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Let A be a connected subset of $\mathbb{R}^n$ and $\varepsilon > 0$ . Show that the $\varepsilon$-neighbourhood of $A$ defined by $U_{\varepsilon}(A) = \{ x \in \mathbb{R}^n : d(x,A) < \varepsilon \}$ is path connected .

I have shown that this set is open but I am unable to show the connectedness part.

Any help will be appreciated.

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2 Answers 2

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Take a point $p$ in $A$ and let $B$ be the set of points of $A$ that can be joined to $p$ by a path within $U_\epsilon(A)$ (not within just $A$!). Then $B$ is easily seen to be open in $A$: if you can join $p$ to $q$, you can join it to all of $U_\epsilon(q) \cap A$. And also closed in $A$: if you can't join $p$ to $q$, it follows you can't join $p$ to any point of $U_\epsilon(q) \cap A$. Since $A$ is connected, $B = A$. But now $U_\epsilon(A)$ is clearly path-connected: any point $x$ of $U_\epsilon(A)$ is within distance $\epsilon$ of some $q \in A$, and we proved you can join $p$ to $q$ (within $U_\epsilon(A)$, and then join $q$ to $x$ by a straight line segment in $U_\epsilon(q)$.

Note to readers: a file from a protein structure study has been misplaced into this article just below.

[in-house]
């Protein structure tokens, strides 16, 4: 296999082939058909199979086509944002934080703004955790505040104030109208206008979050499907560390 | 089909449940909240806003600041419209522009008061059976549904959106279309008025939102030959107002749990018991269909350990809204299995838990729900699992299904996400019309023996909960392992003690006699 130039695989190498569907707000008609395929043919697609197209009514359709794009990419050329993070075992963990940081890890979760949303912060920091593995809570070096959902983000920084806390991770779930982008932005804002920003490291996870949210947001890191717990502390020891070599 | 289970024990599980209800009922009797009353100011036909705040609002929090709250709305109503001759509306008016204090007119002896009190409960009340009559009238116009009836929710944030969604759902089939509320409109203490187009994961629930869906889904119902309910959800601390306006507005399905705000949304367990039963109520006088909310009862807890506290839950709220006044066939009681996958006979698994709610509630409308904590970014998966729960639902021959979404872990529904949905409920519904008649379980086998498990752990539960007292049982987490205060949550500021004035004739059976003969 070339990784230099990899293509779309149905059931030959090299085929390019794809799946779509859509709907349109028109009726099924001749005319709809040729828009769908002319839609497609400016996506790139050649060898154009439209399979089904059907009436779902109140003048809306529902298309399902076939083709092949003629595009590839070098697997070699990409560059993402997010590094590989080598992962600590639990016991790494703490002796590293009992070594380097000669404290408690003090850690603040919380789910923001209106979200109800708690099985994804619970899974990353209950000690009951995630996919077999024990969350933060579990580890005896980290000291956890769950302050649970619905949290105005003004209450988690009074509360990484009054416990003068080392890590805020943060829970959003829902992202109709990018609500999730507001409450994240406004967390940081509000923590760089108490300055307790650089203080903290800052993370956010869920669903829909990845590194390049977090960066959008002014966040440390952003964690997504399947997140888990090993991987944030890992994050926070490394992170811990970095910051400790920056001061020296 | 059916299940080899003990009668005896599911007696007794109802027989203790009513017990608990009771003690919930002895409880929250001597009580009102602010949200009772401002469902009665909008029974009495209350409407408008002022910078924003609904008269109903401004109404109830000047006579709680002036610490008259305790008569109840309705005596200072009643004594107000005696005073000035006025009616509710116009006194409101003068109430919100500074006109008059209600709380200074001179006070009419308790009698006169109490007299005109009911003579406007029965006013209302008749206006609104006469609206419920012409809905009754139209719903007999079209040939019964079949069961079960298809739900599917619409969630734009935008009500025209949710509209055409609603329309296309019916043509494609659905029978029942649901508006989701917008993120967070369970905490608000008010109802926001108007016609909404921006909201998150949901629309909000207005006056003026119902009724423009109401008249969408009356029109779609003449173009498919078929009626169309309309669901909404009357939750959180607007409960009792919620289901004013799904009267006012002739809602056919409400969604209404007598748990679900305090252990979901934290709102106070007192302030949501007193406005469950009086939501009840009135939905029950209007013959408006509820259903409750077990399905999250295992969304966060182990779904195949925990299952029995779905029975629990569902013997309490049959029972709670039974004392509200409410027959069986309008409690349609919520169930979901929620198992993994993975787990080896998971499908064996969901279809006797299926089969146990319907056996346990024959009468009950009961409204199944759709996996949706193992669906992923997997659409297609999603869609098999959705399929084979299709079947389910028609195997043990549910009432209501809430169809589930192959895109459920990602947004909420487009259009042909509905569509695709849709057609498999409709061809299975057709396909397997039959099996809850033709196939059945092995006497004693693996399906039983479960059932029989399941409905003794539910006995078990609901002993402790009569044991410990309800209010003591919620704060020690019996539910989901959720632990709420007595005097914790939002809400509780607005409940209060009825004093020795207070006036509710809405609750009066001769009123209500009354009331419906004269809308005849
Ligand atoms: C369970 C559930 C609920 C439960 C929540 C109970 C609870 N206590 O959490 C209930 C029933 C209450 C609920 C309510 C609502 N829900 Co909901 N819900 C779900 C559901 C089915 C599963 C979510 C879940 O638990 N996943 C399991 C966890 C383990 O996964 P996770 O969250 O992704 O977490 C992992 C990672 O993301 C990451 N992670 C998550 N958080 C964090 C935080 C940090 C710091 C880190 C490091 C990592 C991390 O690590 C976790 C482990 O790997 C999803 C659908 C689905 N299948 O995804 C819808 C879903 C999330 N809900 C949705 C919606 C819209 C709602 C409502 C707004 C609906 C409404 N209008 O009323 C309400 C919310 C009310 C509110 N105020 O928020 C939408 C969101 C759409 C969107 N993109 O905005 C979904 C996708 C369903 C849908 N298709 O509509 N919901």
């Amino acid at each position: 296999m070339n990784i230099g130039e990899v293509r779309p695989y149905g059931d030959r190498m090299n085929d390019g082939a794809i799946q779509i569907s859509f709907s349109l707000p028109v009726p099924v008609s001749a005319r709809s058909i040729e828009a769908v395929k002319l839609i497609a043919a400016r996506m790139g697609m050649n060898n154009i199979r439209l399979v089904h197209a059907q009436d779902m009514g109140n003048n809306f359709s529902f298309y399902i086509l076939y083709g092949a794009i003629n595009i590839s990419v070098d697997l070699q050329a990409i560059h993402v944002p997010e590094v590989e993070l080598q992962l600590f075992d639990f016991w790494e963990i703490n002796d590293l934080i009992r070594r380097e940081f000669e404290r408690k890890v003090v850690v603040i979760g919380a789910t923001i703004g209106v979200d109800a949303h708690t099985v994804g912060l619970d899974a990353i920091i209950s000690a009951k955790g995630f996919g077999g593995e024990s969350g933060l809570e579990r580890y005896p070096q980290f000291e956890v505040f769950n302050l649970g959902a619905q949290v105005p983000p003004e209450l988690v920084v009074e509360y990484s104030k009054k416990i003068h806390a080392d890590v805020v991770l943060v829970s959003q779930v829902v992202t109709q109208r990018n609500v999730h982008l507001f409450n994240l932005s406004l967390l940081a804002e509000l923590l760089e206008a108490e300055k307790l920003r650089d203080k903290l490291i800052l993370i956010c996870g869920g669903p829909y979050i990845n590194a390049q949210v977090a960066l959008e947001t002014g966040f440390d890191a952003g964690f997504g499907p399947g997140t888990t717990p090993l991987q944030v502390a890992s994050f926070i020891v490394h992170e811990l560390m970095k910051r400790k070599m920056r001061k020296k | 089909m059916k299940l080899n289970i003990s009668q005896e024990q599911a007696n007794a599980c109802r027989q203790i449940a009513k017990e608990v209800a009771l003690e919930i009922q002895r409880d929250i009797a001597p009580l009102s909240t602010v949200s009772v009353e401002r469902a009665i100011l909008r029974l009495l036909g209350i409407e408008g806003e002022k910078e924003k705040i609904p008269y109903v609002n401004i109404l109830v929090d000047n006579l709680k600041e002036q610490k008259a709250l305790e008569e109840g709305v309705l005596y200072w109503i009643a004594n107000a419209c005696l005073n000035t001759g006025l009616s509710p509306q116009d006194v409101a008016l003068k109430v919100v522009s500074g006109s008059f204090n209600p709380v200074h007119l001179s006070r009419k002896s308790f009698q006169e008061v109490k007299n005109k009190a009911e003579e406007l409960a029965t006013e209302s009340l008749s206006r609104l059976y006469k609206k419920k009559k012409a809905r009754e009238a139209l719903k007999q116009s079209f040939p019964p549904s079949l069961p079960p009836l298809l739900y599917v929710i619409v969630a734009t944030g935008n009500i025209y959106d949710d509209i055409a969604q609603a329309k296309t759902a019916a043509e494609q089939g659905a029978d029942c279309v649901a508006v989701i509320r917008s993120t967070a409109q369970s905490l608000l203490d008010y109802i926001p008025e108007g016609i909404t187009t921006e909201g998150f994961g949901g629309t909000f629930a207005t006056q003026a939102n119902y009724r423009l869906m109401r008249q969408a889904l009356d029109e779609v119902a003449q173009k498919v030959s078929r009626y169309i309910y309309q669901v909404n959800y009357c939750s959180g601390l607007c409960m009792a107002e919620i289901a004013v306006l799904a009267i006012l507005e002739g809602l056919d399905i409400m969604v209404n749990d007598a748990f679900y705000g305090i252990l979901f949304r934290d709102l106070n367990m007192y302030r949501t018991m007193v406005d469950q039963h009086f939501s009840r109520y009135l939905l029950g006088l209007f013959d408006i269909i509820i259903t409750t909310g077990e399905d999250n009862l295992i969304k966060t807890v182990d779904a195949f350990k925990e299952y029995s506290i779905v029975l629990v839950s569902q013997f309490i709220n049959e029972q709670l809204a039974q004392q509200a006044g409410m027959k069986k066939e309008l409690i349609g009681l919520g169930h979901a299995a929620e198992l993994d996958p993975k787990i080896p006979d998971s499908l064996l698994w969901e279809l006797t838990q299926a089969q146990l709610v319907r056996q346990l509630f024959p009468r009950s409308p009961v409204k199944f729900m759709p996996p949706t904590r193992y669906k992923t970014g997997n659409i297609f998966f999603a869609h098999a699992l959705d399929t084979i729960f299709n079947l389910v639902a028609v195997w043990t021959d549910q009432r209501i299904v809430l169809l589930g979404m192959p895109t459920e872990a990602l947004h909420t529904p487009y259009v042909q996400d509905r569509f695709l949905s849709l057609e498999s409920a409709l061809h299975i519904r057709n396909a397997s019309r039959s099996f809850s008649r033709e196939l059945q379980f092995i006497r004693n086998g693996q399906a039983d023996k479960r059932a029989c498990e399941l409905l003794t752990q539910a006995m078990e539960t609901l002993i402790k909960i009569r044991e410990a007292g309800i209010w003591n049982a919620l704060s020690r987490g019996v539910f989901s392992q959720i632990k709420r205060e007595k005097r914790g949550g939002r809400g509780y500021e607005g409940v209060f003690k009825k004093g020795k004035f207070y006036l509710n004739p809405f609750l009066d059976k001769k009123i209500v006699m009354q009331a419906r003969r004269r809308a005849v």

Alternatively: to do it stringing together more standard results, first notice that $U_\epsilon(A)$ is connected since it can be written as a union of connected set with a common intersection, namely, as the union of all $A \cup U_\epsilon(p)$ for $p \in A$. Now, $U_\epsilon(A)$ is connected and locally path connected and therefore connected.

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If $U_\epsilon(A)$ weren't path-connected, there would be at least two path-connected components $C$ and $D$. Let $C'=U_\epsilon(A)\setminus C$. Then the distance between $A\cap C$ and $A\cap C'$ is non-zero, since otherwise there would be a path connecting points in $C$ with points in $C'$, so $A\cap C$ and $A\cap C'$ are separated sets, and their union is $A$, contradicting the connectedness of $A$.

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You fixed it before I even commented! :-) –  Brian M. Scott Nov 29 '12 at 20:06
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